46

I have a list with embedded lists of vectors, which looks like:

(([1 2]) ([3 4] [5 6]) ([7 8]))

Which I know is not ideal to work with. I'd like to flatten this to ([1 2] [3 4] [5 6] [7 8]).

flatten doesn't work: it gives me (1 2 3 4 5 6 7 8).

How do I do this? I figure I need to create a new list based on the contents of each list item, not the items, and it's this part I can't find out how to do from the docs.

61

If you only want to flatten it one level you can use concat

(apply concat '(([1 2]) ([3 4] [5 6]) ([7 8])))
=> ([1 2] [3 4] [5 6] [7 8])
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28

To turn a list-of-lists into a single list containing the elements of every sub-list, you want apply concat as nickik suggests.

However, there's usually a better solution: don't produce the list-of-lists to begin with! For example, let's imagine you have a function called get-names-for which takes a symbol and returns a list of all the cool things you could call that symbol:

(get-names-for '+) => (plus add cross junction)

If you want to get all the names for some list of symbols, you might try

(map get-names-for '[+ /]) 
=> ((plus add cross junction) (slash divide stroke))

But this leads to the problem you were having. You could glue them together with an apply concat, but better would be to use mapcat instead of map to begin with:

(mapcat get-names-for '[+ /]) 
=> (plus add cross junction slash divide stroke)
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  • 1
    yea +1 for mapcat -- it led to a MUCH more elegant solution than i would have had otherwise. very good to know. thanks! – jm0 Dec 19 '13 at 22:22
  • I am using map-indexed, though and there is no mapcat-indexed – Post Self Jan 29 '19 at 21:52
  • @PostSelf map-indexed is just a shorthand for adding an argument to map. Instead of (apply concat (map-indexed f xs)), try (mapcat f (range) xs). – amalloy Jan 29 '19 at 23:04
  • @amalloy That's awesome! I realized that I do a filter based on the second element of each pair, so unless there's a way of incorporating that, I have to leave it as is – Post Self Jan 30 '19 at 8:51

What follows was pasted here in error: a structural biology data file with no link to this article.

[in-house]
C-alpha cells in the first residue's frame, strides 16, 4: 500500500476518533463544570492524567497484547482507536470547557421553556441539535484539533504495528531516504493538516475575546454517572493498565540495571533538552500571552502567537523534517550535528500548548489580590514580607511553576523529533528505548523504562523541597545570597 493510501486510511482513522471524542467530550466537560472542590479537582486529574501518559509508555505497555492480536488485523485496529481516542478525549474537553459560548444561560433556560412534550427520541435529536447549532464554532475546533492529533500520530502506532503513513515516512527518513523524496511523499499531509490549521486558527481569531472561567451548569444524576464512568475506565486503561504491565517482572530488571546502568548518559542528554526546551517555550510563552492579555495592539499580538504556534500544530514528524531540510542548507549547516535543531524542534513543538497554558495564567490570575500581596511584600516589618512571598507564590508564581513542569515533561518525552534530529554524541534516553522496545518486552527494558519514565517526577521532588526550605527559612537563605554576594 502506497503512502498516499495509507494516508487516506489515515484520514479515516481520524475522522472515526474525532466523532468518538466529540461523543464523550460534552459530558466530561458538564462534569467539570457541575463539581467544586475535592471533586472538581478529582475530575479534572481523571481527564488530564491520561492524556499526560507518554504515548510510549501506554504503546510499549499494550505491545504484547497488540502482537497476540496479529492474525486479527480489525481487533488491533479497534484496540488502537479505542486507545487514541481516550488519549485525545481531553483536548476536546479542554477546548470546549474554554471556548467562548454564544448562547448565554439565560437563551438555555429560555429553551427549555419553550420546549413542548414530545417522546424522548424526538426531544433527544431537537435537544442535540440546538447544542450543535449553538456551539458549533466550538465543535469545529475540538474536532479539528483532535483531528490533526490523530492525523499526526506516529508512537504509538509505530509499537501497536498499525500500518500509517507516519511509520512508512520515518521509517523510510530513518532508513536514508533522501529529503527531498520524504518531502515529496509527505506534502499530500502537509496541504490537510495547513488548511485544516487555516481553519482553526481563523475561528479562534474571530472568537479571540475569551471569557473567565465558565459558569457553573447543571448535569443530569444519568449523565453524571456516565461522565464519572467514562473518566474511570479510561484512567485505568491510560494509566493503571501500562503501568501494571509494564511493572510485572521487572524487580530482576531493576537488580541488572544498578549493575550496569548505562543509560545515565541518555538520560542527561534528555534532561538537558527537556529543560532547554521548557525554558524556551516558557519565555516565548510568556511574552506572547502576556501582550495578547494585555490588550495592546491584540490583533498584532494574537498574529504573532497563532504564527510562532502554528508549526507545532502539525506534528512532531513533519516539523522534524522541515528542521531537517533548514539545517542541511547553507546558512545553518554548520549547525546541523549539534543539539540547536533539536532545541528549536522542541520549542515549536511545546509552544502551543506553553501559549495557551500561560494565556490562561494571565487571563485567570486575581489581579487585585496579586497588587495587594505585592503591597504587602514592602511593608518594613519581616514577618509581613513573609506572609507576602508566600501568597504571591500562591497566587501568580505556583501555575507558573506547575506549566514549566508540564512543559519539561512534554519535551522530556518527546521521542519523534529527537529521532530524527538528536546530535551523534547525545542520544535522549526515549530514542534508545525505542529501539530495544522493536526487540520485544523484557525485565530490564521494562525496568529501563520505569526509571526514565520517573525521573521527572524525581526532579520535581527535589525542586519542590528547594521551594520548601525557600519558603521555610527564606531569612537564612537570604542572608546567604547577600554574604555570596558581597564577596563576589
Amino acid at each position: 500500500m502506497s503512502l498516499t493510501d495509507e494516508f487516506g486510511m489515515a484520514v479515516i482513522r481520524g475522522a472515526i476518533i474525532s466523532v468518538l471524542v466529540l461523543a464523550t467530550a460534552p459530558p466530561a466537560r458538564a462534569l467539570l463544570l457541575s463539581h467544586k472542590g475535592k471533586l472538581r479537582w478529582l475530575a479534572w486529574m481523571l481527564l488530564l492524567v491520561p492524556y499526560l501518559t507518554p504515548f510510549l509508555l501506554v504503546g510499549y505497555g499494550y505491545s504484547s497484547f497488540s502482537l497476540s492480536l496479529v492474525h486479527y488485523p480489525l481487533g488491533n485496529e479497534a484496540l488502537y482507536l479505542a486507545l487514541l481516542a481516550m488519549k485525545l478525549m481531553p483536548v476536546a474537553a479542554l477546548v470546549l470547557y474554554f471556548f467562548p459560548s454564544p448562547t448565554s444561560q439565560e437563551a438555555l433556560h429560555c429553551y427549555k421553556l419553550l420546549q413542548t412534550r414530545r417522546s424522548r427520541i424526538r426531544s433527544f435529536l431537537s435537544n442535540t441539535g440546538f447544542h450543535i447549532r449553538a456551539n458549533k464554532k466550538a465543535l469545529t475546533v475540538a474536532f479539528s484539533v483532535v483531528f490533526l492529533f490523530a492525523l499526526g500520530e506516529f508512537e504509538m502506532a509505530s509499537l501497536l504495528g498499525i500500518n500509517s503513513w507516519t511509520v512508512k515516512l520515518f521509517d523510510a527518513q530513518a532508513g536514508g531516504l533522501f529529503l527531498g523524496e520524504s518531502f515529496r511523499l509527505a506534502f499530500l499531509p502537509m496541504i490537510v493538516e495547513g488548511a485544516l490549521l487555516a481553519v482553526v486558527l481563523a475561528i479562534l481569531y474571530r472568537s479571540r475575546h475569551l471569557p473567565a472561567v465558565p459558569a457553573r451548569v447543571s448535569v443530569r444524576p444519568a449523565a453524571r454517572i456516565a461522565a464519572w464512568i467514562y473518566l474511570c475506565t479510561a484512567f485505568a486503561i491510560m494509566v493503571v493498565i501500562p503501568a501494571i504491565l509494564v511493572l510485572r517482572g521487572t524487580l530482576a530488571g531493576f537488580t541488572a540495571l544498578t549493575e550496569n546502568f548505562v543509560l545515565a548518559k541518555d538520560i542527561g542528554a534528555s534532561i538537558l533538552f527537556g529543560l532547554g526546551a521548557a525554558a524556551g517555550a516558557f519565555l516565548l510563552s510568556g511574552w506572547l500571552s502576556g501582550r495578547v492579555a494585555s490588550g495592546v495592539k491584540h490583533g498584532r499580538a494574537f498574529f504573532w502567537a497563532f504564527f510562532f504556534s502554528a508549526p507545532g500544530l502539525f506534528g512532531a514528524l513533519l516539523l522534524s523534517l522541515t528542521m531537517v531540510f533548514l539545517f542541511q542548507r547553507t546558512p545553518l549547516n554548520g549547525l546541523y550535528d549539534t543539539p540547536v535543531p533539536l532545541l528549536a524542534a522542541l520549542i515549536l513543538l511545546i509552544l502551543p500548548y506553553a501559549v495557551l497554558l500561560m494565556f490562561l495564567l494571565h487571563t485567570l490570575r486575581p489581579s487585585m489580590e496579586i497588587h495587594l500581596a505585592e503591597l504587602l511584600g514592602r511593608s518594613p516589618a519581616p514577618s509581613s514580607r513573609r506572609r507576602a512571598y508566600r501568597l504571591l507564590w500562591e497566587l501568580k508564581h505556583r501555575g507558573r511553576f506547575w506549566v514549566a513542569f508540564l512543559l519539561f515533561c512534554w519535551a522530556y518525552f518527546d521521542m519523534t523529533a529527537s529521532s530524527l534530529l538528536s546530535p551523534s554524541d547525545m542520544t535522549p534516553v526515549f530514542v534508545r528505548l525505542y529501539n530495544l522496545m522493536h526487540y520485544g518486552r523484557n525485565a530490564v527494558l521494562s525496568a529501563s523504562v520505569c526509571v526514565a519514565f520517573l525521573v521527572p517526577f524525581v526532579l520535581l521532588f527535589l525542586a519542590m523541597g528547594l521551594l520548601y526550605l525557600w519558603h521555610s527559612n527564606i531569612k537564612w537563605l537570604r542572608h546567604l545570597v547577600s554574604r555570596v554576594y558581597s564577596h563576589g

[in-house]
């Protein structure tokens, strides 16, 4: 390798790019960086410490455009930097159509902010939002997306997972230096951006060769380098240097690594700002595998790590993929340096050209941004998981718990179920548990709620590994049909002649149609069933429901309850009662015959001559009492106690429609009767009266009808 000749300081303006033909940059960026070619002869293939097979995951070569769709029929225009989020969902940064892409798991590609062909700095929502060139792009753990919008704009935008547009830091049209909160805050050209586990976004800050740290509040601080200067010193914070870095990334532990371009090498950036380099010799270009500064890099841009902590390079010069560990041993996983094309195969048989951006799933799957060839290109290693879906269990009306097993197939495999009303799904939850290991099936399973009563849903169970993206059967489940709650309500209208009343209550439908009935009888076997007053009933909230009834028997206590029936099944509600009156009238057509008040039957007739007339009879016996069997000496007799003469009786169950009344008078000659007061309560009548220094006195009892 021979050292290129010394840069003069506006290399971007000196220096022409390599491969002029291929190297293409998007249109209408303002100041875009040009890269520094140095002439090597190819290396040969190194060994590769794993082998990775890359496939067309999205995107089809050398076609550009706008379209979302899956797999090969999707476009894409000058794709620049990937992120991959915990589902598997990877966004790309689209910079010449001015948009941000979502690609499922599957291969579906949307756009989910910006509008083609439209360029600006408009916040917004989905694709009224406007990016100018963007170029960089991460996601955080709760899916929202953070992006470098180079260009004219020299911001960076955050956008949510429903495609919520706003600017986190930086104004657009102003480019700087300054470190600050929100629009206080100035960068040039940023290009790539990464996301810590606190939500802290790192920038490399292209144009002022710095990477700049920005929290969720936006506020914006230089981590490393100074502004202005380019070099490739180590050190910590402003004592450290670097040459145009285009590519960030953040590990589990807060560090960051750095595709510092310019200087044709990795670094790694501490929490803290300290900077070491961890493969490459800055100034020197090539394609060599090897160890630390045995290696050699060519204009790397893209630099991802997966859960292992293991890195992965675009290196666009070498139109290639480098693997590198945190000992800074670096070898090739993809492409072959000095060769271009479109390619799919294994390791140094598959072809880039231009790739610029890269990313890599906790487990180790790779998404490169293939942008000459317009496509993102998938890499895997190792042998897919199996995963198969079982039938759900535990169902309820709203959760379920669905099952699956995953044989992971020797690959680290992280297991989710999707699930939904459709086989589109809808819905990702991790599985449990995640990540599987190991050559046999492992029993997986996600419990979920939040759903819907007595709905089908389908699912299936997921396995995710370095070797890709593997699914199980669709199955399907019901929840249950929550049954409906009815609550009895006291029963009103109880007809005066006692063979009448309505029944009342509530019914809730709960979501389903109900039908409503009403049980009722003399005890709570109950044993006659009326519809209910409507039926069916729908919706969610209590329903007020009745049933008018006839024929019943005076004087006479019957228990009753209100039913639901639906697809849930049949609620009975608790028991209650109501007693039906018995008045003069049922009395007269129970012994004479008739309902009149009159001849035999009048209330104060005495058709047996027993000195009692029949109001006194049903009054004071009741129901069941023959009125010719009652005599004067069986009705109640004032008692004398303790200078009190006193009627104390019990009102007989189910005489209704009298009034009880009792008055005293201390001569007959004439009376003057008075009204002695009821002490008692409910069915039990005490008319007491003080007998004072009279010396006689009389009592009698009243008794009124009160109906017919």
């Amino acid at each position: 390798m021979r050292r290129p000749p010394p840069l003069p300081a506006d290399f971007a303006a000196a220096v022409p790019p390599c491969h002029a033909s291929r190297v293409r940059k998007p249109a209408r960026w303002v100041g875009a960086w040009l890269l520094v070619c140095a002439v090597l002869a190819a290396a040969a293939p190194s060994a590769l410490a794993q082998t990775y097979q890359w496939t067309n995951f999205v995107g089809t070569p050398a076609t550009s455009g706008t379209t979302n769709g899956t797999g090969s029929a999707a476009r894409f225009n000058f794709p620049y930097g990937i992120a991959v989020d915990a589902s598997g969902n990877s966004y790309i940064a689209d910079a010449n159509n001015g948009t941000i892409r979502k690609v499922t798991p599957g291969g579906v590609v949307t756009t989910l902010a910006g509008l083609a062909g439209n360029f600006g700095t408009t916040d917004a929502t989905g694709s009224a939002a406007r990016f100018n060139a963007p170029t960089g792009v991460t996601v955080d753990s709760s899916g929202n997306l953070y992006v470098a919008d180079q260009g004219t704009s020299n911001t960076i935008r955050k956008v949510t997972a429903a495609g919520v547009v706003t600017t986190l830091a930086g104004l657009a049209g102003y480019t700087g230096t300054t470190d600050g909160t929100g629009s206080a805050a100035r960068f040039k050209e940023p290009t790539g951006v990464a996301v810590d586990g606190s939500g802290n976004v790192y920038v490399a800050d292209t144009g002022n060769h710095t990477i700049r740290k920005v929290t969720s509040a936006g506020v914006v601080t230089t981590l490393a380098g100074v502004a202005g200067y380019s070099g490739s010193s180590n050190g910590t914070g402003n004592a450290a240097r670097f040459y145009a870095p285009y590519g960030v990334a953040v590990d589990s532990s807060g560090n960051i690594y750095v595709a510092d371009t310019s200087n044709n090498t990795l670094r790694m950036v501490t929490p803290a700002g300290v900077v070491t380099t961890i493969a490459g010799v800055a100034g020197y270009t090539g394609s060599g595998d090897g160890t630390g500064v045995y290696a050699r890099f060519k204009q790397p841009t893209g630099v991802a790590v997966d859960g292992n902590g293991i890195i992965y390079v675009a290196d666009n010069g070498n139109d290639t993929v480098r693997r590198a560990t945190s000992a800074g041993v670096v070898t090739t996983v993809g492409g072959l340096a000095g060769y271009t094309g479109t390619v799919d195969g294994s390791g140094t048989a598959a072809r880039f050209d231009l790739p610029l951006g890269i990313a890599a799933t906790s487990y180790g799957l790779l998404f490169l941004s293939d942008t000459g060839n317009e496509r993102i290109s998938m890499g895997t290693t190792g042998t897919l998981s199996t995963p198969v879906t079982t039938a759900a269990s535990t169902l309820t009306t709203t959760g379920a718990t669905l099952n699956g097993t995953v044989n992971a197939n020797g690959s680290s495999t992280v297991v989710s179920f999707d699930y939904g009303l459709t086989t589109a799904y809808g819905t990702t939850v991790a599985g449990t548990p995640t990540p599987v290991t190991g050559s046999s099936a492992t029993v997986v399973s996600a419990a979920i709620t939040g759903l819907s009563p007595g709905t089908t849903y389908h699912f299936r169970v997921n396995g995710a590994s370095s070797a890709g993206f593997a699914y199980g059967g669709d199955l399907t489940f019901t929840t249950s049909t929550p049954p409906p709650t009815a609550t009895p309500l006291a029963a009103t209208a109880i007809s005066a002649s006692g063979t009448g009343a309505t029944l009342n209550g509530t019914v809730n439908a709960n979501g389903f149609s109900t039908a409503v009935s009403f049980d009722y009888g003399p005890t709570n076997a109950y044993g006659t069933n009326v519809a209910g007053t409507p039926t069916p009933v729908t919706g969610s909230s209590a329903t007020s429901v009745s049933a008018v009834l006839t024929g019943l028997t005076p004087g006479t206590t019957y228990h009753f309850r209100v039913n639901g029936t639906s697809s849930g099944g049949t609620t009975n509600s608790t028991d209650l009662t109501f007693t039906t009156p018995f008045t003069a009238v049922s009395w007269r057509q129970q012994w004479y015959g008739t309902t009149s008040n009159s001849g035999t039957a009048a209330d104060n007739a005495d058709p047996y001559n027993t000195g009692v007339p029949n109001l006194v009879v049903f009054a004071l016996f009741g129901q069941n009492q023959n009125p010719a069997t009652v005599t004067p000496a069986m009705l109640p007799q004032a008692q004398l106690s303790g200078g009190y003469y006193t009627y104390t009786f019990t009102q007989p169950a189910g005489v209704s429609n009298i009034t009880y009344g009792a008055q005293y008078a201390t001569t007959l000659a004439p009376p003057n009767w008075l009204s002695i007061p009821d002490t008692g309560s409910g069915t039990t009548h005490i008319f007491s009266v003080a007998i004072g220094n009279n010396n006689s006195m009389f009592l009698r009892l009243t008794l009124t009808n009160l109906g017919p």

• @PostSelf There is, of course! mapcat is sorta a "fundamental" list operation on which many others can be built. Instead of (apply concat (filter (comp pred second) (map-indexed f xs))), you can write (mapcat (fn [i x] (let [x' (f x)] (when (pred x') [i x']))) (range) xs). – amalloy Jan 30 '19 at 10:10
8

The code for flatten is fairly short:

(defn flatten
  [x]
  (filter (complement sequential?)
    (rest (tree-seq sequential? seq x))))

It uses tree-seq to walk through the data structure and return a sequence of the atoms. Since we want all the bottom-level sequences, we could modify it like this:

(defn almost-flatten
  [x]
  (filter #(and (sequential? %) (not-any? sequential? %))
    (rest (tree-seq #(and (sequential? %) (some sequential? %)) seq x))))

so we return all the sequences that don't contain sequences.

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4

Also you may found useful this general 1 level flatten function I found on clojuremvc:

(defn flatten-1 
  "Flattens only the first level of a given sequence, e.g. [[1 2][3]] becomes
   [1 2 3], but [[1 [2]] [3]] becomes [1 [2] 3]."
  [seq]
  (if (or (not (seqable? seq)) (nil? seq))
    seq ; if seq is nil or not a sequence, don't do anything
    (loop [acc [] [elt & others] seq]
      (if (nil? elt) acc
        (recur
          (if (seqable? elt)
            (apply conj acc elt) ; if elt is a sequence, add each element of elt
            (conj acc elt))      ; if elt is not a sequence, add elt itself 
       others)))))

Example:

(flatten-1 (([1 2]) ([3 4] [5 6]) ([7 8])))
=>[[1 2] [3 4] [5 6] [7 8]]

concat exampe surely do job for you, but this flatten-1 is also allowing non seq elements inside a collection:

(flatten-1 '(1 2 ([3 4] [5 6]) ([7 8])))
=>[1 2 [3 4] [5 6] [7 8]]
;whereas 
(apply concat '(1 2 ([3 4] [5 6]) ([7 8])))
=> java.lang.IllegalArgumentException: 
   Don't know how to create ISeq from: java.lang.Integer
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3

Here's a function that will flatten down to the sequence level, regardless of uneven nesting:

(fn flt [s] (mapcat #(if (every? coll? %) (flt %) (list %)) s))

So if your original sequence was:

'(([1 2]) (([3 4]) ((([5 6])))) ([7 8]))

You'd still get the same result:

([1 2] [3 4] [5 6] [7 8])
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